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Apo under fire for reviving property tax bill


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POSTED: Thursday, October 29, 2009

Facing accusations of making backdoor deals and bending to the will of the mayor, City Council Chairman Todd Apo defended his last-minute change of heart that revived a proposal to create a new “;homeowners”; classification for property tax assessments.

On Tuesday, some seven hours after the Council voted unanimously to recommit Bill 51 — and after most of those who testified on the measure had gone home — the bill was revived, with Apo casting the swing vote that gave it final approval.

Apo said yesterday that he still does not support the separate homeowners' class for property tax assessments, but agreed to advance the measure to keep discussion alive, noting that the Council has the final word on property tax rates.

“;This is enabling legislation — it allows the discussion,”; Apo said by phone from the mainland. “;Had this been a final vote on actually implementing it, I wouldn't support it.”;

Mayor Mufi Hannemann had strongly backed the creation of a homeowners tax class, which allows the city to differentiate between owner-occupants and property owners who do not live in their dwellings, with the possibility of separate tax rates for true homeowners.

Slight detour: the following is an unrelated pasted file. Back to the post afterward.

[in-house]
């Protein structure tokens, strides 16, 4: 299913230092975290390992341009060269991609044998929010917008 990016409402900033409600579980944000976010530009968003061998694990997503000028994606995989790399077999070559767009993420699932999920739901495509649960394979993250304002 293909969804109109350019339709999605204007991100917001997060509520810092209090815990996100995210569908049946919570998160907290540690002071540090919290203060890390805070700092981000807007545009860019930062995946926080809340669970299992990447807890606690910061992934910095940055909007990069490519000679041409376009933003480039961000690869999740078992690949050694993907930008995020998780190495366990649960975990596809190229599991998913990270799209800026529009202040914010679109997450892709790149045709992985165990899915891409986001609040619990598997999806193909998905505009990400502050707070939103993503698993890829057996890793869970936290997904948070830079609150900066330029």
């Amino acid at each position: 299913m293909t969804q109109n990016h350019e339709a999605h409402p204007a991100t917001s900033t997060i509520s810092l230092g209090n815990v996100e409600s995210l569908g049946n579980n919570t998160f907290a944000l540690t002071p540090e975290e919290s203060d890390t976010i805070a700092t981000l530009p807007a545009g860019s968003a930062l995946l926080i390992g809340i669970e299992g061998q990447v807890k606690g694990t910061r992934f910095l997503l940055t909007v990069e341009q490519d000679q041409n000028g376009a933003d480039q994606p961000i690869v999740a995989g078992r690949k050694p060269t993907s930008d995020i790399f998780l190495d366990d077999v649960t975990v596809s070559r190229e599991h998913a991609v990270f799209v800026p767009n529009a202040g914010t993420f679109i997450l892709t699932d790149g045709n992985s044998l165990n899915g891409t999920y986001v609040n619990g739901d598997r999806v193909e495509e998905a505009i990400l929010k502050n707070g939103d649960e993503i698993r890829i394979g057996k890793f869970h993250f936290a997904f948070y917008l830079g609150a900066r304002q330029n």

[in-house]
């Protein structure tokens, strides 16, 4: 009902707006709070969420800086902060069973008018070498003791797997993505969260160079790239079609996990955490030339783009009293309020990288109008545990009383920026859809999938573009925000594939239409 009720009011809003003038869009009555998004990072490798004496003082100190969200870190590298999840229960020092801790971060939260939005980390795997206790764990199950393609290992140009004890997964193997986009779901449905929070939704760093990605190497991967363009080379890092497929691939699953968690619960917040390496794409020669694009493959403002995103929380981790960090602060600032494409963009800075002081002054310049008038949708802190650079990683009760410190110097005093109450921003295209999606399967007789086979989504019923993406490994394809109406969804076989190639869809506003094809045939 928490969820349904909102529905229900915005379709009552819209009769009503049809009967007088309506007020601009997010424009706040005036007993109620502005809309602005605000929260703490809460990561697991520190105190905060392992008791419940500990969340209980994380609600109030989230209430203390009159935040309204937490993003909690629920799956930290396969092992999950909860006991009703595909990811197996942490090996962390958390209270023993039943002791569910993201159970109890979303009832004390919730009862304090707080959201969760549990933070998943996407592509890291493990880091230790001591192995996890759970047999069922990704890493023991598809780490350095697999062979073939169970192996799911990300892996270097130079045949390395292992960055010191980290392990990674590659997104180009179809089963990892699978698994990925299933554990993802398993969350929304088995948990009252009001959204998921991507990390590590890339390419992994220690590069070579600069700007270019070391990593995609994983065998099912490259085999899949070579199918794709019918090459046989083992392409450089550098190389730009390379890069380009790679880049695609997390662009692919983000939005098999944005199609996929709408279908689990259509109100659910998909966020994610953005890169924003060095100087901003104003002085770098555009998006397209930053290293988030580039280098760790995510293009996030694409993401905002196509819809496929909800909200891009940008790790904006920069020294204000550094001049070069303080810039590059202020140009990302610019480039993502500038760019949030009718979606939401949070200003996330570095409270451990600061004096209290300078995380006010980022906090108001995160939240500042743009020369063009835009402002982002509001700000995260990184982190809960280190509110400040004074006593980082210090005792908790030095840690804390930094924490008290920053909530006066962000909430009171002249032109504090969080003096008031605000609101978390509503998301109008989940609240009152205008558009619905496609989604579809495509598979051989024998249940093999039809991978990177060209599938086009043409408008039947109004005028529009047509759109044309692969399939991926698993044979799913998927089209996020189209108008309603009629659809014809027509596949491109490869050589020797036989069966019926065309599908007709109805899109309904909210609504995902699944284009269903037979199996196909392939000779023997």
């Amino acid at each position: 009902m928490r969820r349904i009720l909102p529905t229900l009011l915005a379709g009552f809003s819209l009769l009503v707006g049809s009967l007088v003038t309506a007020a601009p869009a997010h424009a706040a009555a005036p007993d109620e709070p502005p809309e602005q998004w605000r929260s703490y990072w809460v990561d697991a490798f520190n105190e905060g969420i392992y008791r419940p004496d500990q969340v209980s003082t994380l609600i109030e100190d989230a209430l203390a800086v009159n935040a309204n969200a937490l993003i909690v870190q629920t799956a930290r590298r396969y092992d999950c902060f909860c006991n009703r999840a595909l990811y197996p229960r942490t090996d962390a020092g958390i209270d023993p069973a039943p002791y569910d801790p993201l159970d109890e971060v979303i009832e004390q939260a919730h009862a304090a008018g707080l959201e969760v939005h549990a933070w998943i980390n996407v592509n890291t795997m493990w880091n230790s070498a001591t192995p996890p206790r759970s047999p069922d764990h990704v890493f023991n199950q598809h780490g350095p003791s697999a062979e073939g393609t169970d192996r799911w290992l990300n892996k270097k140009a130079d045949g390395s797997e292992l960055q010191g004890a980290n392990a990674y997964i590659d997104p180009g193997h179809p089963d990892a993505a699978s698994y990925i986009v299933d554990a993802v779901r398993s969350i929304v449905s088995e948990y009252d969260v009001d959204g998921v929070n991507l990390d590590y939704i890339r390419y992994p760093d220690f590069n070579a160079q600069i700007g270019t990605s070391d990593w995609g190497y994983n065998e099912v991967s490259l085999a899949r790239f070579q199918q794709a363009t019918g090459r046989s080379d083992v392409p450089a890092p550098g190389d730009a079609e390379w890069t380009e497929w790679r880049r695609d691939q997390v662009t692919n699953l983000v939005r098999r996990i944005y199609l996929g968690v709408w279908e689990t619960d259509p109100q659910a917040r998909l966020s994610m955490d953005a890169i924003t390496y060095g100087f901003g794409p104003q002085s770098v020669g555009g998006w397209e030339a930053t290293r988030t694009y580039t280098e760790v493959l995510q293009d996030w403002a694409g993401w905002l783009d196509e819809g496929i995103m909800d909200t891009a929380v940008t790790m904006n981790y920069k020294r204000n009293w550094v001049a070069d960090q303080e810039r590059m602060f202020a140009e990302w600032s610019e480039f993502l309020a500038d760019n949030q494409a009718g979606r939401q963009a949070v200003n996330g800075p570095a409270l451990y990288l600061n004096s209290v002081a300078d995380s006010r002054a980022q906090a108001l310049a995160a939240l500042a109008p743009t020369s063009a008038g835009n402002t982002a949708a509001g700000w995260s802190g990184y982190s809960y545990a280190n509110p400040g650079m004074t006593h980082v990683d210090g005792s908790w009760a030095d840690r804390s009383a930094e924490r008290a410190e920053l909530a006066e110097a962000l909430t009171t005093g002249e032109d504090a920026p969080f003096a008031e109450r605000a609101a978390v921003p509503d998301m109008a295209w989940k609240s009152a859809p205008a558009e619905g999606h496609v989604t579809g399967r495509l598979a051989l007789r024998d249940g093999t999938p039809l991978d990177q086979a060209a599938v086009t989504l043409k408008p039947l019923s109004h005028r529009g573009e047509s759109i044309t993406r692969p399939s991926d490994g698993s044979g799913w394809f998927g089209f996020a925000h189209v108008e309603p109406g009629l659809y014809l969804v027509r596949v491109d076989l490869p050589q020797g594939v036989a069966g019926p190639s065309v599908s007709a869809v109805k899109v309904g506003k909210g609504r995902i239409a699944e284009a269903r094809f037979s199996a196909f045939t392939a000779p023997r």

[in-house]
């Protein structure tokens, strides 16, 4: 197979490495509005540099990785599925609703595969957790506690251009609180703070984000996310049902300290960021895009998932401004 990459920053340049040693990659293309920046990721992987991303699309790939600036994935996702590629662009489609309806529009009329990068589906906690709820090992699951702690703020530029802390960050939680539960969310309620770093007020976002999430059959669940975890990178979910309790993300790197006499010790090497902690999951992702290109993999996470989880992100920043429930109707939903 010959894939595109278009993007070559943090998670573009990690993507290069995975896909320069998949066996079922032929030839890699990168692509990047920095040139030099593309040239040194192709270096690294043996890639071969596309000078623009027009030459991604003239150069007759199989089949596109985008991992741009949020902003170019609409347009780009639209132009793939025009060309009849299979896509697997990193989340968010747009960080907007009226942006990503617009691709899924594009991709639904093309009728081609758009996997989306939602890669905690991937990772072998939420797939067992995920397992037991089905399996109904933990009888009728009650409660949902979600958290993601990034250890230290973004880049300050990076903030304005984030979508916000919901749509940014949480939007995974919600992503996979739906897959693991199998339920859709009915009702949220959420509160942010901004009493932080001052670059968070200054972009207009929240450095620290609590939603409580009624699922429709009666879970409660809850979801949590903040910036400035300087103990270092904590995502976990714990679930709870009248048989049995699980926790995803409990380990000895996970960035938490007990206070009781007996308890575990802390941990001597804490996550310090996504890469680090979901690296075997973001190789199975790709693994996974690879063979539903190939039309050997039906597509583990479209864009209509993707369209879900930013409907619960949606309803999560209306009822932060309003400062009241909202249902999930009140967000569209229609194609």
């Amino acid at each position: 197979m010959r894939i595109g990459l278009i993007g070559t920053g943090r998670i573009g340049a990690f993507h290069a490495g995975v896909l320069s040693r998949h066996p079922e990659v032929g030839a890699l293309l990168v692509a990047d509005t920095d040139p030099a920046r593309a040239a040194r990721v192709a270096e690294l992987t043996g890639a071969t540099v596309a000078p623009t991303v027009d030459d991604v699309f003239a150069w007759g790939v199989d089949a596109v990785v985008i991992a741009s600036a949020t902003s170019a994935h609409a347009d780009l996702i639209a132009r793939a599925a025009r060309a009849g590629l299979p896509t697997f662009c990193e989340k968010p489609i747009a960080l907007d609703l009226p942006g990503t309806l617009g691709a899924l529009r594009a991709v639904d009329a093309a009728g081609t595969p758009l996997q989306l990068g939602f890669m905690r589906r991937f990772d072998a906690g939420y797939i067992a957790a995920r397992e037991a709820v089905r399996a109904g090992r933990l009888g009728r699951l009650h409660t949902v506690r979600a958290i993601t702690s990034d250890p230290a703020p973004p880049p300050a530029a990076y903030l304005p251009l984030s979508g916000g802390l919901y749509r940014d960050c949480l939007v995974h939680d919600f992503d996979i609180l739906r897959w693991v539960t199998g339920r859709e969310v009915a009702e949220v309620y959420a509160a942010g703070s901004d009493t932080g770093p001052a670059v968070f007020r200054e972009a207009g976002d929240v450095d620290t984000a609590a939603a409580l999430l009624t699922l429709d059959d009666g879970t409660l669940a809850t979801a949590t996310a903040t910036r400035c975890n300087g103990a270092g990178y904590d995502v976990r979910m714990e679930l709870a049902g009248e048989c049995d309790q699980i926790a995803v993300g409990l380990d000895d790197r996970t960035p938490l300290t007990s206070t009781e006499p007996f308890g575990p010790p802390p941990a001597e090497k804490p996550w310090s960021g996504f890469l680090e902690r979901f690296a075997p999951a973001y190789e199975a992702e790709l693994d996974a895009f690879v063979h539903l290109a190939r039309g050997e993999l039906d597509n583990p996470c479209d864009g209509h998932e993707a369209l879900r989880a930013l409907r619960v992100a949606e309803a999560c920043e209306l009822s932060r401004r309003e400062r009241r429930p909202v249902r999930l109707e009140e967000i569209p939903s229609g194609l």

Critics, including Apo, say the separation could drive up rents and lead to higher taxes on others, such as agricultural or commercial property owners.

After the vote to table the proposal, Apo said Hannemann asked to meet with him to discuss the matter.

;[Preview]    City Council Members Approve New Homeowner Tax Bill
  ;[Preview]
 

After last-minute lobbying by Mayor Hannemann, City Council members approved a bill to create a new tax category for homeowner occupants.

Watch ]

 

“;He wanted to explain to me face-to-face how important this was and that it was enabling legislation, not implementing legislation,”; Apo said.

Councilman Romy Cachola, at Tuesday night's hearing, suggested the possibility of political horse trading, saying he hoped Apo's change of heart had nothing to do with promises related to the landfill or rail transit.

Yesterday, Council members Ann Kobayashi and Charles Djou also said they felt some manipulation or backdoor dealing had occurred. Djou called Cachola's insinuations “;spot on.”;

Apo said at the hearing and again yesterday that no such insider deals were cut.

Djou said: “;Anybody who has any interest in open, transparent government should be disgusted with how the Honolulu City Council and city government in general conducted itself.”;